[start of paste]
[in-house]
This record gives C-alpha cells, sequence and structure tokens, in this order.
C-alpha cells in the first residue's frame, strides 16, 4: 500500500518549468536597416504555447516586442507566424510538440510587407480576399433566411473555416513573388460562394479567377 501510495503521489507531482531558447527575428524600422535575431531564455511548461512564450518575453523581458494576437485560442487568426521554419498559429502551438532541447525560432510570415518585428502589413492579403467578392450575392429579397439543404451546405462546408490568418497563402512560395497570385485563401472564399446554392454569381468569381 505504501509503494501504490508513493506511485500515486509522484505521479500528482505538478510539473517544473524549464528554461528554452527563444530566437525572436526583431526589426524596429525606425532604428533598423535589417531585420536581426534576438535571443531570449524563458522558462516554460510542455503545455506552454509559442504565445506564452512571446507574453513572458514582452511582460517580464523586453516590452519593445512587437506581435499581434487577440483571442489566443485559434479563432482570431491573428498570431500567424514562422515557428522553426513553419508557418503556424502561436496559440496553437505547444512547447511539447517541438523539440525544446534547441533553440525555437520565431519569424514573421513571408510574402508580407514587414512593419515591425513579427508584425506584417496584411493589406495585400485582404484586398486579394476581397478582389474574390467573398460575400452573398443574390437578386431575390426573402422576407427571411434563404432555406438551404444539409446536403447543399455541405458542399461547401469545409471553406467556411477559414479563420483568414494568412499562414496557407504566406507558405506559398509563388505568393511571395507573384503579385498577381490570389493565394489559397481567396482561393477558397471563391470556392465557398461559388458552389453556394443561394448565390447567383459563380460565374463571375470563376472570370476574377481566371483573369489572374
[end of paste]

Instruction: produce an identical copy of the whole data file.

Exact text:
[in-house]
This record gives C-alpha cells, sequence and structure tokens, in this order.
C-alpha cells in the first residue's frame, strides 16, 4: 500500500518549468536597416504555447516586442507566424510538440510587407480576399433566411473555416513573388460562394479567377 501510495503521489507531482531558447527575428524600422535575431531564455511548461512564450518575453523581458494576437485560442487568426521554419498559429502551438532541447525560432510570415518585428502589413492579403467578392450575392429579397439543404451546405462546408490568418497563402512560395497570385485563401472564399446554392454569381468569381 505504501509503494501504490508513493506511485500515486509522484505521479500528482505538478510539473517544473524549464528554461528554452527563444530566437525572436526583431526589426524596429525606425532604428533598423535589417531585420536581426534576438535571443531570449524563458522558462516554460510542455503545455506552454509559442504565445506564452512571446507574453513572458514582452511582460517580464523586453516590452519593445512587437506581435499581434487577440483571442489566443485559434479563432482570431491573428498570431500567424514562422515557428522553426513553419508557418503556424502561436496559440496553437505547444512547447511539447517541438523539440525544446534547441533553440525555437520565431519569424514573421513571408510574402508580407514587414512593419515591425513579427508584425506584417496584411493589406495585400485582404484586398486579394476581397478582389474574390467573398460575400452573398443574390437578386431575390426573402422576407427571411434563404432555406438551404444539409446536403447543399455541405458542399461547401469545409471553406467556411477559414479563420483568414494568412499562414496557407504566406507558405506559398509563388505568393511571395507573384503579385498577381490570389493565394489559397481567396482561393477558397471563391470556392465557398461559388458552389453556394443561394448565390447567383459563380460565374463571375470563376472570370476574377481566371483573369489572374